I barely remember this TV commercial for Milton Bradley’s “Stratego,” but I sure remember the game. (Thanks to Youtube user Lokke for posting it online.) When I was a kid, I used to think of it as “pre-chess” — the strategy game that kids played before they graduated to that paragon of all games — even for adults. (I was quite the chess enthusiast when I was in gradeschool, which is odd, because I wasn’t exceptionally good at it.)
My skill at Stratego was similarly undistinguished, I guess. I pretty consistently relied on the most obvious gambit … planting my “flag” piece in the corner and surrounding it by “bombs.” (To keep my opponent guessing, I’d sometimes pull a switcheroo and plant my “flag” in the other corner.)
My older brother had been playing Stratego for longer than I had; it was his board game, after all. So he regularly sent his “miners” and expendable pieces straight for my predictable strongholds to ultimately win the game. (Come to think of it, the kid next door got wise to my standard gameplay pretty early on as well.)
But I still loved it. Stratego was hella fun. (Yes, I am back on the “hella” train.) I remember being in my early 20’s and being delighted when it was mentioned on “The X-Files.” It was in the Season 2 episode “Colony,” in which Fox Mulder’s long lost sister returns. (Or does she?) The first thing the putative sibling does when she she spots her brother is joke about Stratego. That felt like a shout-out just for me.
As if I weren’t eager enough for “Westworld’s” return on April 22, Sunday’s ad during the Super Bowl was high art. That music you hear is Kanye West’s “Runaway,” given “Westworld’s” trademark piano treatment.
I actually don’t care much for the longer trailer that follows it, which I now know was released previously. It feels disconnected, and that song is positively grating.
A show like “The Exorcist” must be difficult to write. It stands in the shadow of some of horror’s greatest films (William Friedkin’s 1973 original and the third movie in 1990). Its plot device is inevitably redundant. (How many possessed innocents can we see strapped to beds while priests pray at them?) It seems easy to stray into camp. And it seems like a story concept that is tough to structure into a serialized format.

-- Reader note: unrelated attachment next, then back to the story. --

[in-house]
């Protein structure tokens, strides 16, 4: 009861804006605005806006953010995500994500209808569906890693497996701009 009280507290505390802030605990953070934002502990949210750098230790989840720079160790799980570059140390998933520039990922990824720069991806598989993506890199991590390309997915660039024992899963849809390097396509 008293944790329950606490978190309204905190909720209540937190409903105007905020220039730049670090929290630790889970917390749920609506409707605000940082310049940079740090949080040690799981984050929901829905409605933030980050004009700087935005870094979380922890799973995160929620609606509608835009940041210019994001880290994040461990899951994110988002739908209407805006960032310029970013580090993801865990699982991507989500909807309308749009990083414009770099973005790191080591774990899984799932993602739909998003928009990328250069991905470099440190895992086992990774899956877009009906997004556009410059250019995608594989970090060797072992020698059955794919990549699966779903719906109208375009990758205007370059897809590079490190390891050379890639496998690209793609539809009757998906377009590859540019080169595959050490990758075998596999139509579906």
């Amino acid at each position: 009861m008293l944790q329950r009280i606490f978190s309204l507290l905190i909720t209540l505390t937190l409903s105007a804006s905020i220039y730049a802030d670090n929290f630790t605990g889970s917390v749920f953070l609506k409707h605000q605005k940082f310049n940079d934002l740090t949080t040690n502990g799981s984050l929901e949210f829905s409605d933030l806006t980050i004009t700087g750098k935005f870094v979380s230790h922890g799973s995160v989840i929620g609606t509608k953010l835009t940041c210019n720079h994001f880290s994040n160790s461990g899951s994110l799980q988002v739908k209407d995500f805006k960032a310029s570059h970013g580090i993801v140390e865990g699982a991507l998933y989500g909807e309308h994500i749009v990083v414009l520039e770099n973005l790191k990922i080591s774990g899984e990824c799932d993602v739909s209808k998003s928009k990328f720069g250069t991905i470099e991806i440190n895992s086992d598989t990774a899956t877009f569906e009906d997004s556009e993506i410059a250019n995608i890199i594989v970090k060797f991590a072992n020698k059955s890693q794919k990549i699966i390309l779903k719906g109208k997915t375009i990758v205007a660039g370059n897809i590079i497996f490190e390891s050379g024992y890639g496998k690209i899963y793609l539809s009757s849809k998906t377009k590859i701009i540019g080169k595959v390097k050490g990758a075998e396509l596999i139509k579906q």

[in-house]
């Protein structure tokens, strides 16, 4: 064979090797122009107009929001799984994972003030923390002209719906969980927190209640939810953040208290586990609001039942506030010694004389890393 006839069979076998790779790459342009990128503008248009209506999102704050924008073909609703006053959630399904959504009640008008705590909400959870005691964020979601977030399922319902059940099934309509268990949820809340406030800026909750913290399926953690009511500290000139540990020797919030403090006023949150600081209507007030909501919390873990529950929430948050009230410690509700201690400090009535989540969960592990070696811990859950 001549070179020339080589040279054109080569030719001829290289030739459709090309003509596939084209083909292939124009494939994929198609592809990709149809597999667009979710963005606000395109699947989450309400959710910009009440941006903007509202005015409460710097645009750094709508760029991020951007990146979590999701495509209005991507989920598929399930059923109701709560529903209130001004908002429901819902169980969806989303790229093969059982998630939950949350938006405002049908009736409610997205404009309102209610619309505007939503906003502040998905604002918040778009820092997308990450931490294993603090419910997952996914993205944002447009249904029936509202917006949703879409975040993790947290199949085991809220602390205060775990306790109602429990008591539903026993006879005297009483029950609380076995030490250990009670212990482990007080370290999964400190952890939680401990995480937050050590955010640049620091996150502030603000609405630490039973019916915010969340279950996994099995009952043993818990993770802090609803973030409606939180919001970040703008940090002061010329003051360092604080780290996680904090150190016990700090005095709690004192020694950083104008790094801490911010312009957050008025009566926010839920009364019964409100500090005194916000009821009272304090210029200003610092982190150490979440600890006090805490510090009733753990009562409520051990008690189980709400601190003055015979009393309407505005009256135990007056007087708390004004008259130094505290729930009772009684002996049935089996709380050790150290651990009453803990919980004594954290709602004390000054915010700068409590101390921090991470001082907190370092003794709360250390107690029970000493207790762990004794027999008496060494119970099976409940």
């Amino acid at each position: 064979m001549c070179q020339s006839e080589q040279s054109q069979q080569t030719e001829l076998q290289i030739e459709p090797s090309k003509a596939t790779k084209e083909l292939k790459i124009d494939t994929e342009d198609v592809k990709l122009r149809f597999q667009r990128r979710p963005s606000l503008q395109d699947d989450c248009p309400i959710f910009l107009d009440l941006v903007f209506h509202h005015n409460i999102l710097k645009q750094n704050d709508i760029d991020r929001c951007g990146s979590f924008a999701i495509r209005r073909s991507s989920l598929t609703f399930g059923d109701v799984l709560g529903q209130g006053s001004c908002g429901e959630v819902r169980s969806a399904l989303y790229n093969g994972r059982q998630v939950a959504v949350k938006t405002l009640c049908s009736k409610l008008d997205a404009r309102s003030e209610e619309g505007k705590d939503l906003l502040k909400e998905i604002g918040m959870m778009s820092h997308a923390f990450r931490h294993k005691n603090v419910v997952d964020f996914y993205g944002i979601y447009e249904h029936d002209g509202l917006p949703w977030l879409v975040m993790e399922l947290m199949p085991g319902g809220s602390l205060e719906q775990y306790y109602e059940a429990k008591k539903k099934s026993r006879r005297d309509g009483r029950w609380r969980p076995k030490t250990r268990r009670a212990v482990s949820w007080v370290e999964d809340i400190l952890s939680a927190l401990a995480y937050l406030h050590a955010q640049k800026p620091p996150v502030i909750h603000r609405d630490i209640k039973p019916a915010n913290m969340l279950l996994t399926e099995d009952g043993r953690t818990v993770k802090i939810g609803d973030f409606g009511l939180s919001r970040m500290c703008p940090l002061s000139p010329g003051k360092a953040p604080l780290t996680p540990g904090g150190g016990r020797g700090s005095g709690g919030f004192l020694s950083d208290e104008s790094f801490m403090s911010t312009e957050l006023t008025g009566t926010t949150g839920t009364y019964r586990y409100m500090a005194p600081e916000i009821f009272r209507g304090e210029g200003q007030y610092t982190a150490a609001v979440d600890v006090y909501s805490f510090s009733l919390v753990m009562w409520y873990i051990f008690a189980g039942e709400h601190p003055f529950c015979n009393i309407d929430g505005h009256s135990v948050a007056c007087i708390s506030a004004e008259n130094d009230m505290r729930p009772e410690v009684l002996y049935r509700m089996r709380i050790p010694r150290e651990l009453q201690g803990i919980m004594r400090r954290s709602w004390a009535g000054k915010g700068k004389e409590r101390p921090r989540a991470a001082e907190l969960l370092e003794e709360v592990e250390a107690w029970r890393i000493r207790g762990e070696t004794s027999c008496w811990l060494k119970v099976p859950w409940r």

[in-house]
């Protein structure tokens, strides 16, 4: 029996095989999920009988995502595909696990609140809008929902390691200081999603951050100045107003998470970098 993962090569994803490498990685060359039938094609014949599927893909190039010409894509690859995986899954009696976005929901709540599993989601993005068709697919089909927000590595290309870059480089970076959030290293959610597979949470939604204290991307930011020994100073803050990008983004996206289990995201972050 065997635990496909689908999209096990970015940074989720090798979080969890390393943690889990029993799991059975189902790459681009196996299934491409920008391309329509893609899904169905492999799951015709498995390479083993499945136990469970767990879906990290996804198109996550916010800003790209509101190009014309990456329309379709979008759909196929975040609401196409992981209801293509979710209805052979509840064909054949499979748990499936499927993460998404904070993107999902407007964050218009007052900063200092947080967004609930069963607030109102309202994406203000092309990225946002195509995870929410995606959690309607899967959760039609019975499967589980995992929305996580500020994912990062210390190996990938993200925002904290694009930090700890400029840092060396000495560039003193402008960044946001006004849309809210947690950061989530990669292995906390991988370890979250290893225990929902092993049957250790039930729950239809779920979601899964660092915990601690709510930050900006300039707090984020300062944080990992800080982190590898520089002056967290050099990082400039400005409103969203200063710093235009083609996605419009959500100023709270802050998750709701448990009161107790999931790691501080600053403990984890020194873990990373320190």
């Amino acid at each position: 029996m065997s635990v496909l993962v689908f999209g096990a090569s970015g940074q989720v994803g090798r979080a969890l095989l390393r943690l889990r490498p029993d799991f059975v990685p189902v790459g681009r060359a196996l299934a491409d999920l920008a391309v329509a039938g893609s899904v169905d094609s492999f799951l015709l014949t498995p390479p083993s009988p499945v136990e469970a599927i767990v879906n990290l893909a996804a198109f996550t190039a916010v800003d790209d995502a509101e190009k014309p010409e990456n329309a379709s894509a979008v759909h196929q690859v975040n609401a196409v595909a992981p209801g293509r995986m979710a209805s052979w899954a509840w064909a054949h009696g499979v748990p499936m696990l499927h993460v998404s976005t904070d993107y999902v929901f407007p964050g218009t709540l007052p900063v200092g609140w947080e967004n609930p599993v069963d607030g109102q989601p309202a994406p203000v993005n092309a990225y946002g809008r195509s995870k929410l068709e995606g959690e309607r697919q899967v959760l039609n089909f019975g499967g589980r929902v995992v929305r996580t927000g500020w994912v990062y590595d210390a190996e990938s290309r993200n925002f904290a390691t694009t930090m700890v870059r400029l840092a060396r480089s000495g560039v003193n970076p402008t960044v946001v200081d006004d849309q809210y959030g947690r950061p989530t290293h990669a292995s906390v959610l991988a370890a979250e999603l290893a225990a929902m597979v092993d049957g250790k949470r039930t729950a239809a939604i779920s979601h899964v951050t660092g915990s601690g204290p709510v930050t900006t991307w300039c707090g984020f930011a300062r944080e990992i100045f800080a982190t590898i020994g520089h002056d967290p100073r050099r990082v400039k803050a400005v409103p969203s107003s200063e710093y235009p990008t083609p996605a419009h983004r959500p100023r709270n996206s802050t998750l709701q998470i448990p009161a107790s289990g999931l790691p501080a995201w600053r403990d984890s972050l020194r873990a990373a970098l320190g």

But the second season of “The Exorcist” was … fantastic. It surpassed the first season, and I’d rate it a 9 out of 10.
The ten-episode arc wisely changes things up a bit from Season 1, which was maybe a bit too reminiscent of the films. Our priestly dynamic duo are on the road in America’s northwest, and on the run from a Vatican that has been infiltrated by followers of the demon Pazuzu. (As stupid as all of that sounds, the show actually depicts it quite well.) As the story proceeds, there are a couple of surprise plot developments that will contradict most viewers’ expectations. (I won’t spoil them here.)
The characters are all likable and all well played. Ben Daniels remains possibly the show’s strongest asset as the senior priest; he’s just a superb actor. John Cho also gives a fine performance as the head of a foster home where a demon runs amok. Alfonso Herrera is quite good as the apprentice priest — his character is better written this time around, and isn’t saccharine to the point of annoyance. And Herrera himself seems more comfortable in the role. The kids are damned cool — all of them, and their interaction with their foster father was surprisingly sweet and funny — which raises the stakes emotionally when the entire household is besieged by a sadistic force.
The weaknesses here were minor. I think the ten episodes could have been shortened to seven or eight, to make them tighter. (I realize I write that about a lot of shows, and I’m not sure why.) The first five episodes were tightly plotted, while the second five were a little loose. I think better editing would have entirely excised the flashback scenes depicting Daniels’ character and this season’s new female exorcist, played by Zuleikha Robinson. (Yes, that is indeed Yves Adele Harlow from “The Lone Gunmen” and “The X-Files.”)
The flashbacks were cheesy, even if they gave Daniels a chance to show his range. They depict his tutelage of Robinson’s character decades prior, complete with some cliche pulp novel stuff. (Ugh.) We’re shown that the priest is younger because of his blond, surfer-esque haircut. (Really?) The flashbacks were out of place, and a little too campy. They reminded me of the comic book style of the “Highlander” films and TV series — this show could have done without them.
I also found myself slightly annoyed by a dearth of exposition about the process of exorcism itself. After the films and now two seasons of the show, I wanted to know more about the key actions here that affect the story’s resolution. Do some prayers or methods work better than others? Then why not use them all the time? Why are some interventions more lengthy or difficult? We are told that the demon attacking this family is different than Pazuzu, who we’ve seen in the past (though Pazuzu still puts in an appearance this season). Can the demons coordinate their efforts, or at least communicate with each other? If not, why not? These seem like logical questions to ask, both for the characters and the viewers.
But there is something more that bothered me. If a demon is intelligent and wants to harm people, then why make its presence known — and why torment or kill only a few people? Why not remain undetected until it can commit a mass murder? Or even perpetrate an act of terrorism, and harm far greater numbers of people by causing riots or wars? That would suit evil’s purposes far more than the garish individual spectacles we find them performing in horror tales like these. (Maybe I’m just analyzing too much.)
Anyway, I cheerfully recommend “The Exorcist.” It might be the most grownup horror show on television.